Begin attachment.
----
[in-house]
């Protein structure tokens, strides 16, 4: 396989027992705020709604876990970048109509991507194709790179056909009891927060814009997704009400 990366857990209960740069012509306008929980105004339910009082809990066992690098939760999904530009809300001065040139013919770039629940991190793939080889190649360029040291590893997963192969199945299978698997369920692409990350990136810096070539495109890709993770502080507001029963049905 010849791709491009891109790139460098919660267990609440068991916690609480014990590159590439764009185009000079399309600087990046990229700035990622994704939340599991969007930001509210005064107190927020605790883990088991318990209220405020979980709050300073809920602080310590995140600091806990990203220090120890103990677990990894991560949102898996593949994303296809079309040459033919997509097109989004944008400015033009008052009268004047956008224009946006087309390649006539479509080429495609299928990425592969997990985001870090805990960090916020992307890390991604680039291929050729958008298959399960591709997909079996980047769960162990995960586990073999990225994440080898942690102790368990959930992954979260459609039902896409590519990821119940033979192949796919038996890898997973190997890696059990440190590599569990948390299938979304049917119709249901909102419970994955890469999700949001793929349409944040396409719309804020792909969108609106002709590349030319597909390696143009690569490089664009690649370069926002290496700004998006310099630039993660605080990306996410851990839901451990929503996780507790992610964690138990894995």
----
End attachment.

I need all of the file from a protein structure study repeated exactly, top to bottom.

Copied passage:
[in-house]
């Protein structure tokens, strides 16, 4: 396989027992705020709604876990970048109509991507194709790179056909009891927060814009997704009400 990366857990209960740069012509306008929980105004339910009082809990066992690098939760999904530009809300001065040139013919770039629940991190793939080889190649360029040291590893997963192969199945299978698997369920692409990350990136810096070539495109890709993770502080507001029963049905 010849791709491009891109790139460098919660267990609440068991916690609480014990590159590439764009185009000079399309600087990046990229700035990622994704939340599991969007930001509210005064107190927020605790883990088991318990209220405020979980709050300073809920602080310590995140600091806990990203220090120890103990677990990894991560949102898996593949994303296809079309040459033919997509097109989004944008400015033009008052009268004047956008224009946006087309390649006539479509080429495609299928990425592969997990985001870090805990960090916020992307890390991604680039291929050729958008298959399960591709997909079996980047769960162990995960586990073999990225994440080898942690102790368990959930992954979260459609039902896409590519990821119940033979192949796919038996890898997973190997890696059990440190590599569990948390299938979304049917119709249901909102419970994955890469999700949001793929349409944040396409719309804020792909969108609106002709590349030319597909390696143009690569490089664009690649370069926002290496700004998006310099630039993660605080990306996410851990839901451990929503996780507790992610964690138990894995």